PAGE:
I arrived in Philadelphia for the annual #iste2015 educational conference to facilitate a blended learning workshop. Having taught history earlier in my career, I always enjoy taking in the local history. On Sunday morning, I decided to attend church at Christ Church, known as the “the Nation’s Church” since it was built in 1744, seven of the signers of the Declaration of Independence are buried in the nearby burial grounds and it was the church attended by Benjamin Franklin, George Washington and Betsy Ross among others. The 9:00am Episcopalian service was attended by about 100 people and was officiated by the Rev. Susan Richardson.
The Rev. Richardson began her sermon with “It’s been a hell of a week!” First, she talked about the tragic killing of 9 people at the Charleston Emanuel African American Methodist Episcopal church and the inspirational eulogy for Rev. Clementa Pinckney and singing of “Amazing Grace” by President Barack Obama. Next she discussed the senseless terrorist attacks in Tunisia, Kuwait and France. Then she discussed the decisions of the Supreme Court this past week. First, on Thursday, the decision of the court to “keep the Affordable Care Act on the table”so that millions of Americans would not suddenly lose their health care. Then, the historic decision on Friday that struck down state bans on same sex marriage. And then, in the Episcopal Church, they elect a “presiding Bishop” every nine years. Bishop Michael Curry was the first African American Bishop elected in the Episcopal Church and he is following the first female Bishop elected by an Anglican church.
She then turned our attention to the Bible reading of the day, which was the story of a woman who had been bleeding for 12 years and touched the cloak of Jesus Christ and was then healed (Mark 5:21-43). The Rev. Richardson then asked rhetorically, “so what is the connection between the events of the past week and this reading?” She went on to explain that we are all human and that we seek connectedness and relationships with others.
As an educator, Catholic, father and as a gay man, I could not have agreed with her message more. Life really is about being human, connecting to others and relationships. Good educational leaders know that relationships built with colleagues causes others to think and transform in new ways – especially in the field of educational technology, blended learning and online learning. Good teachers also know that the best way to impact student learning is by building relationships with each individual student, learning about the interests and abilities of each individual student and then challenging them where they are at.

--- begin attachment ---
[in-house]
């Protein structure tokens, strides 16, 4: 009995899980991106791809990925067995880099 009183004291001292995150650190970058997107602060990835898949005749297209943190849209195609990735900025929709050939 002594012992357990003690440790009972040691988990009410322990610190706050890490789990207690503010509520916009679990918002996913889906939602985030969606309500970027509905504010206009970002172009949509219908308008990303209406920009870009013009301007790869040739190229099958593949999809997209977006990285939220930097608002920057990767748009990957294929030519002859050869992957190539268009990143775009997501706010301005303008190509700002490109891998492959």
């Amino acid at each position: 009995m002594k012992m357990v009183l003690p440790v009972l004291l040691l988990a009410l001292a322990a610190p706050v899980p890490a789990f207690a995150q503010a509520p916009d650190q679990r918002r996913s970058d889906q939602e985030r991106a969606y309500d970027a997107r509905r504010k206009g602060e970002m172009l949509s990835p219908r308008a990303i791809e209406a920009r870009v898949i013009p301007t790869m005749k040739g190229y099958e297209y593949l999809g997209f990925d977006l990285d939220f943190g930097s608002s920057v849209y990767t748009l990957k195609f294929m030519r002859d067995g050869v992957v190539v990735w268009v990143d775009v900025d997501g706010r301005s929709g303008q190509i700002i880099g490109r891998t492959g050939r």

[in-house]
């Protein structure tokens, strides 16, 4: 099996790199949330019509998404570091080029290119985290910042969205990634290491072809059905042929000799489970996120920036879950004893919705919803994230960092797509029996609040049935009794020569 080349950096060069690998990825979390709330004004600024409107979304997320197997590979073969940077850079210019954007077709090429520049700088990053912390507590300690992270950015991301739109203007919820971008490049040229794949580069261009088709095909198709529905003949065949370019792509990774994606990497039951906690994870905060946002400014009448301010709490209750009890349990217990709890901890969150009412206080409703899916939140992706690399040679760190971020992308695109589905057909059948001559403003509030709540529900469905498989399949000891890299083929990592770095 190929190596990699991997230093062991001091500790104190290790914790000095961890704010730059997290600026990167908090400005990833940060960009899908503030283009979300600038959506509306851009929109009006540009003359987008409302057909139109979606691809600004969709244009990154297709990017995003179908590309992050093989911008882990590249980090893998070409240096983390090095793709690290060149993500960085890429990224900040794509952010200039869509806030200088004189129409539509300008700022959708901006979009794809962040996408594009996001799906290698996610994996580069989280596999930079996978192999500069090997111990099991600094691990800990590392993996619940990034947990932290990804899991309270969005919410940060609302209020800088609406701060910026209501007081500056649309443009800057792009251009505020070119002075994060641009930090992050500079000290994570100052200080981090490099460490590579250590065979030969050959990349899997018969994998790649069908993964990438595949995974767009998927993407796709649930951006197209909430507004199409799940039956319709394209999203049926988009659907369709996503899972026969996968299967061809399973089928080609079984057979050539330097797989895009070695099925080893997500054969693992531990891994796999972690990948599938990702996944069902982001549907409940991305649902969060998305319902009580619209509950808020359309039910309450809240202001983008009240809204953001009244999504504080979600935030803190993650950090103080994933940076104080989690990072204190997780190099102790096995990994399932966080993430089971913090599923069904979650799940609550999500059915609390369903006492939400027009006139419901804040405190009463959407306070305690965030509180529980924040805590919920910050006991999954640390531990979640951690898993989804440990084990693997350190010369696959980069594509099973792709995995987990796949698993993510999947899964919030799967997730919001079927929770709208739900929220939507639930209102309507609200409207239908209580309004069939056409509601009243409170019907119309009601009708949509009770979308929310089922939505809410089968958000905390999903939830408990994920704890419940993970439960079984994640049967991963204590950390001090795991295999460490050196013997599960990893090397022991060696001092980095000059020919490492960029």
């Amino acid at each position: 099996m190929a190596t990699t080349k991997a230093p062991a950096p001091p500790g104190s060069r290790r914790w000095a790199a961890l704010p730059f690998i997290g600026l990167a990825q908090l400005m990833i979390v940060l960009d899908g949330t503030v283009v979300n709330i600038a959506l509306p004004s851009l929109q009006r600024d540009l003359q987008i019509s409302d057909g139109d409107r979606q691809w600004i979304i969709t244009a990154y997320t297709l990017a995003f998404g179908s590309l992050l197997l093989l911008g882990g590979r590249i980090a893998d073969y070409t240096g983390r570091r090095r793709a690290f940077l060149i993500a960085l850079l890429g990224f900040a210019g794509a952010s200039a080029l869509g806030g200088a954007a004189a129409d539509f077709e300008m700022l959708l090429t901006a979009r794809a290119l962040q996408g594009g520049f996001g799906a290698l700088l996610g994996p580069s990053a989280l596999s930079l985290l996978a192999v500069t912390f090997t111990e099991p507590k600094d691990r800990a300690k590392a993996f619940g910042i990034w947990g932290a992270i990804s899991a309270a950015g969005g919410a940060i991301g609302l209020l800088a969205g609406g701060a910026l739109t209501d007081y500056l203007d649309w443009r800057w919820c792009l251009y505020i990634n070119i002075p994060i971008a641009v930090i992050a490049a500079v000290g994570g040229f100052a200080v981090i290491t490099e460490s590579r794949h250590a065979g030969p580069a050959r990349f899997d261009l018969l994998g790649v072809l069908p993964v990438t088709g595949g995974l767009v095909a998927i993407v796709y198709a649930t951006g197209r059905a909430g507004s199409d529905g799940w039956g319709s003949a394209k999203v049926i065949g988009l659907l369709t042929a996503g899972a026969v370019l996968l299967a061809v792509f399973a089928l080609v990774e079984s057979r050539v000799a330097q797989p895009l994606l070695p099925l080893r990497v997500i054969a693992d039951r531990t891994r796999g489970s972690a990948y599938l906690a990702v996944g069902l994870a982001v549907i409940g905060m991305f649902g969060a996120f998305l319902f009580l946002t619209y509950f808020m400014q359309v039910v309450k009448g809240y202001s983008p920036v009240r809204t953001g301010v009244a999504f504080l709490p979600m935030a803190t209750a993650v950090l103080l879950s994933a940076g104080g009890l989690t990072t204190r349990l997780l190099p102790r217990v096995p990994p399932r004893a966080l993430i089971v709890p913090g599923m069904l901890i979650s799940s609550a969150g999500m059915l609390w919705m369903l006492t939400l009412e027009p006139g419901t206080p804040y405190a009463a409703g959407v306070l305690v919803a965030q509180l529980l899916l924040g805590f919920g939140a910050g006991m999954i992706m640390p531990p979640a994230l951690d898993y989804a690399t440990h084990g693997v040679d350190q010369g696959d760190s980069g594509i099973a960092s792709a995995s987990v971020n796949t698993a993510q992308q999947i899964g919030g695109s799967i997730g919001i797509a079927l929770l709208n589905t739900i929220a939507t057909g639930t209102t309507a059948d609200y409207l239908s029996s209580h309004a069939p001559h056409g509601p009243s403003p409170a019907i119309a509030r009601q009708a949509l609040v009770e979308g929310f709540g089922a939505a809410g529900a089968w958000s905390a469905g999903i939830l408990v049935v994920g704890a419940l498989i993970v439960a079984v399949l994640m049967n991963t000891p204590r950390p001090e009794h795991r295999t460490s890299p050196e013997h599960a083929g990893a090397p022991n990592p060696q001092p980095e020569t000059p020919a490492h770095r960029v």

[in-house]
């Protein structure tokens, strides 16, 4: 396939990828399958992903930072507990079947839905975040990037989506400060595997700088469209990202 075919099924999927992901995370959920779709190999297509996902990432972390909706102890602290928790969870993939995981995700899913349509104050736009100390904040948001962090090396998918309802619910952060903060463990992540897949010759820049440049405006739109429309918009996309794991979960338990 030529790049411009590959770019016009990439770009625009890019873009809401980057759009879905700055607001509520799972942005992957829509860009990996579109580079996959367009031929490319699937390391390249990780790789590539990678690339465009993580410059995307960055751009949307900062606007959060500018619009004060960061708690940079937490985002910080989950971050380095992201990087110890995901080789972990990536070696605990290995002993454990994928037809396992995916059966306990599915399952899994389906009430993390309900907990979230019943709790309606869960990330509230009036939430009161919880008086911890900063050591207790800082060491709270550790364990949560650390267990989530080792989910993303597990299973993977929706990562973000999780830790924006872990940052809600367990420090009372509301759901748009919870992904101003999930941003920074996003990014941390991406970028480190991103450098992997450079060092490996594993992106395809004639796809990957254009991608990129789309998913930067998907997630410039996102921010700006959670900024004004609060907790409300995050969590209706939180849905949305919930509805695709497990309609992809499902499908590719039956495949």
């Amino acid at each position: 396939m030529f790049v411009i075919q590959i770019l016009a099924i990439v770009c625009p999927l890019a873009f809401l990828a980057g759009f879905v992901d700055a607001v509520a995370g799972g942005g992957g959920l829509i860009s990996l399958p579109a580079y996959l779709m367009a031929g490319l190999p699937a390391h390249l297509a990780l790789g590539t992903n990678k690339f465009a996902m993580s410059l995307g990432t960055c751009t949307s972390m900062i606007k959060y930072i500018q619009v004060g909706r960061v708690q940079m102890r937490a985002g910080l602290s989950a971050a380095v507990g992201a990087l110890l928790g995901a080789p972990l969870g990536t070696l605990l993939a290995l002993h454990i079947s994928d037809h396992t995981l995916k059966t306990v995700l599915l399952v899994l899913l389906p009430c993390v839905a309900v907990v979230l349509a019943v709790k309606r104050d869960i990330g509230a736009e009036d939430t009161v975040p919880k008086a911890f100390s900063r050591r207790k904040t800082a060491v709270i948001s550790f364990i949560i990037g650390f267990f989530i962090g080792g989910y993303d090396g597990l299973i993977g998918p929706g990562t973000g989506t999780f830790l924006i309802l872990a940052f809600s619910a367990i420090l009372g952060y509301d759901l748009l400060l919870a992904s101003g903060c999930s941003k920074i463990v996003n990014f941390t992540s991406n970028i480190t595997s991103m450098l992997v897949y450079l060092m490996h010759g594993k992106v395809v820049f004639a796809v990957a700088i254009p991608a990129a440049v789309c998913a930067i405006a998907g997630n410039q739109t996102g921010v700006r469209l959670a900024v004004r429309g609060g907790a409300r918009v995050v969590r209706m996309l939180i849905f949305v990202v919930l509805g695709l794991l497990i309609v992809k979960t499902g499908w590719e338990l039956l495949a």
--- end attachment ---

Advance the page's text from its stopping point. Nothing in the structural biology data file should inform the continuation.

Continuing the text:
The message of Rev. Susan Richardson in Christ Church in Philadelphia almost 250 years after its founding validates the progress that has been made in America. It also illustrates the importance of valuing each person and respecting their opinion, while at the same time valuing the discourse. It took many years before the Declaration of Independence was shared for the first time on July 4, 1774. The Declaration was written and debated and developed for many years before it was officially proclaimed. In order for that to happen, there was much compromise, connectedness and relationship building.
Even more important today, for American society, churches and schools to remain viable, our relationships with one another, how we are each human, our ability to connect with one another as well as respect one another for who we are and where we are each at – are important qualities that lead to a successful nation, successful churches and successful schools.